Jewish News September 2017

 The Jewish People’s Philharmonic Chorus:  A Revival of Yiddish Music in Our Time

By Arlene Stolnitz

     A highlight of the North American Jewish Choral Festival this summer was the Jewish People’s  Philharmonic Chorus, the only chorus in New York City with an all-Yiddish  repertoire. According to a recent article in Moment Magazine the JPPC is a “vibrant intergenerational ensemble…. with an upbeat Broadway bounce.”

I can remember a few years back when it was thought that Yiddish was a “dying language”.
Today we have much evidence that this idea is not true. The JPPC is part of the modern Yiddish renaissance.

      About forty singers  participate in the ensemble. Their members range in age  from young professionals in their 20’s to senior citizens in their mid-80’s, each  committed to preserving the Yiddish language and passing it on through the medium of beautiful Yiddish choral music.

From oratorios and operettas to labor anthems, folksongs and  popular Yiddish folk tunes, the group commissions new Yiddish works by contemporary  composers. The chorale’s conductor, Benyumin Schaechter, is its enthusiastic director whose vision is the inspiration and success  of this remarkable group.

      Audiences have been asked randomly why they have chosen to attend these performances.

Many answer that they remember beloved family members, such as grandparents who spoke Yiddish. They long to hear the language of their relatives in musical form.

Songs such as “Oyfn Pripichok”, “Rabbi Elimlech”, “Rozhinkes Mit Mondlen”, “Tumbalalaika” and others are reminiscent of life in Eastern Europe, and for some, stir long forgotten memories.

Schaechter always provides printed programs for each concert with transliterated words and meanings. Sing-a-longs add another dimension of pleasure for listeners.  Programs often include what is called  “The Yiddish Top Chai-The 18 Top Yiddish Songs People Love To Hear”.

     JPPC has had a long history. Founded in 1923 on New York’s Lower East Side, the group was originally called “Freheit Gezang Farein.” Part of the burgeoning labor movement, it was the first Jewish chorus to be accompanied by an orchestra. Today it is a nonsectarian music organization, open to people of all faiths.  It is the longest continuously running Jewish chorale group in the  world.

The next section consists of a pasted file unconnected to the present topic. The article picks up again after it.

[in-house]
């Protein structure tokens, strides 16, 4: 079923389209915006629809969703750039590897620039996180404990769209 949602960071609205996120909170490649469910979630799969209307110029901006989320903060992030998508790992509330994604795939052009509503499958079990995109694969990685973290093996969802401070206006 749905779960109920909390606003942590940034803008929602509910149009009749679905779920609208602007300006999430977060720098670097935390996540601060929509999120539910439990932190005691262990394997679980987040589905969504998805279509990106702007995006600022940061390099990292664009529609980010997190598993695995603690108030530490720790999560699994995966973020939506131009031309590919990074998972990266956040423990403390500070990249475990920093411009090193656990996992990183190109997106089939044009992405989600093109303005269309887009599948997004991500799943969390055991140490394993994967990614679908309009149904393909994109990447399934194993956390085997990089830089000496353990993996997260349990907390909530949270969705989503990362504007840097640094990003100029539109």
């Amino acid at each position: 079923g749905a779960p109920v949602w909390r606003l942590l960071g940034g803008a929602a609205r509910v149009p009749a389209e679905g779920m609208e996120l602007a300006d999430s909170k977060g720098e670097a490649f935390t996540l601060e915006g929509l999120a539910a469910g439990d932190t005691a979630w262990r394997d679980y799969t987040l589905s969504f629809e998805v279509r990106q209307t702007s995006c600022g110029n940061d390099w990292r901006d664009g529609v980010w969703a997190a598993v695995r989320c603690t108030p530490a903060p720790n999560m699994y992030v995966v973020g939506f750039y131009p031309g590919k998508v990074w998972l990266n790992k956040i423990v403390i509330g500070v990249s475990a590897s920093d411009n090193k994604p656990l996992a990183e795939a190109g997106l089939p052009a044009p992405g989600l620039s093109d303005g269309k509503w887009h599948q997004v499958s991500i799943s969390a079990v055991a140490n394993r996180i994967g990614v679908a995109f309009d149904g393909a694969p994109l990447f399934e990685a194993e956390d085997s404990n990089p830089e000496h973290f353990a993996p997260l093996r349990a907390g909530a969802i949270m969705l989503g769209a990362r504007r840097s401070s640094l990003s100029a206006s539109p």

Ben, its current conductor is the son of the prominent Yiddish linguist, Mordkhe Schaechter, which accounts for his intense interest in the preservation of the Yiddish language.  He and his three sisters speak only Yiddish with their children. Ben has been conductor of the chorus since 1995.  Before that he was an award-winning composer and performer in many off-Broadway productions and cabaret settings.  His numerous accomplishments range from composer, musician, pianist, performer as well as conductor.  Performing throughout the world on five continents, his songs have been recorded by artists such as Tova Feldshuh. In his present position he is able to combine his musical talent with his passion for the Yiddish language.

In Schaechter’s words, “ I try to bring Yiddish song to the next generation”. With his two outstandingly talented daughters, Temma and Reyna, known as Di Shekhter-Tekhter (the Schaechter Sisters) they have toured the world singing Yiddish songs and bringing our musical heritage to life.

     There are others working on the preservation of the Yiddish language and the memory of its culture in Europe through the medium of music.  One of the foremost is Yale  Strom, who with his wife Elizabeth Schwartz, has created an entertaining program called Mayses un Musik (Stories and Music), a musical journey through the Jewish culture of Eastern Europe.  Their book “A Wandering  Feast” tells the story of their travels through Eastern Europe and includes Yiddish songs, recipes as well as a detailed Yiddish-English glossary. Several years ago they appeared in a program at Temple Beth Israel in Long Boat Key. Other groups such as The Yiddish Book Center have produced programs such as Yidstock: The Festival of New  Yiddish Music. The popular  Klezmatics continually play to sold-out audiences.

Locally, we have a Yiddish expert in our midst, here in Sarasota County.  David Berman, Emeritus Professor of Music from Ithaca College is a renowned authority on Yiddish music. His extensive library fills an entire wall of his study.

      I encourage you to check out the music of the Jewish People’s Philharmonic Chorus on Youtube.  I guarantee you will enjoy it!